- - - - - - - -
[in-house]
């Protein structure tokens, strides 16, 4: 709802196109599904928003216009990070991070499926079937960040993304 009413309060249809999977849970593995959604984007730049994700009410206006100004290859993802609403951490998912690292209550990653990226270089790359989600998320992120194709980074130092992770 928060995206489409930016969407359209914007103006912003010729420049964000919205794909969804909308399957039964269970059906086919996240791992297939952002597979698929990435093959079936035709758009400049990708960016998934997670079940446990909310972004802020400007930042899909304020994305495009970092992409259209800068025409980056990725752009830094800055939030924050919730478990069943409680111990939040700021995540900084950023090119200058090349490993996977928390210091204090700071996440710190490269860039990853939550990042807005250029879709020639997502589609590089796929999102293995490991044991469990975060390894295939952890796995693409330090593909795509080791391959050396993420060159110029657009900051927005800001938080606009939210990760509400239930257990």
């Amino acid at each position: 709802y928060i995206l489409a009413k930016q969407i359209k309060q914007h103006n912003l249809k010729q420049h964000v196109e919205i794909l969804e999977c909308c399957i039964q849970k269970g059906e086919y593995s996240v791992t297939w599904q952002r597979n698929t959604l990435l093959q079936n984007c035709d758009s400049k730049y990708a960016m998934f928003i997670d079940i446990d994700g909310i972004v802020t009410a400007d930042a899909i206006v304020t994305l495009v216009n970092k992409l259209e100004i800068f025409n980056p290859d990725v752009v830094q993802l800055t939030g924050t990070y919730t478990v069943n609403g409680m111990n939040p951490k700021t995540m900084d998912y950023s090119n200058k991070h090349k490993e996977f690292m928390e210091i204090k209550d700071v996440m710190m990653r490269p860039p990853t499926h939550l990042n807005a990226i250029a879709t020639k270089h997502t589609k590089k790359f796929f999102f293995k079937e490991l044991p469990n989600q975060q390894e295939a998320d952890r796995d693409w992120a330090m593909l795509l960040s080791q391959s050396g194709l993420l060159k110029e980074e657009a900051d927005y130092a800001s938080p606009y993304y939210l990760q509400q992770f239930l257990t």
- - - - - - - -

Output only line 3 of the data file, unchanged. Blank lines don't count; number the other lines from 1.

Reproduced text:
């Amino acid at each position: 709802y928060i995206l489409a009413k930016q969407i359209k309060q914007h103006n912003l249809k010729q420049h964000v196109e919205i794909l969804e999977c909308c399957i039964q849970k269970g059906e086919y593995s996240v791992t297939w599904q952002r597979n698929t959604l990435l093959q079936n984007c035709d758009s400049k730049y990708a960016m998934f928003i997670d079940i446990d994700g909310i972004v802020t009410a400007d930042a899909i206006v304020t994305l495009v216009n970092k992409l259209e100004i800068f025409n980056p290859d990725v752009v830094q993802l800055t939030g924050t990070y919730t478990v069943n609403g409680m111990n939040p951490k700021t995540m900084d998912y950023s090119n200058k991070h090349k490993e996977f690292m928390e210091i204090k209550d700071v996440m710190m990653r490269p860039p990853t499926h939550l990042n807005a990226i250029a879709t020639k270089h997502t589609k590089k790359f796929f999102f293995k079937e490991l044991p469990n989600q975060q390894e295939a998320d952890r796995d693409w992120a330090m593909l795509l960040s080791q391959s050396g194709l993420l060159k110029e980074e657009a900051d927005y130092a800001s938080p606009y993304y939210l990760q509400q992770f239930l257990t």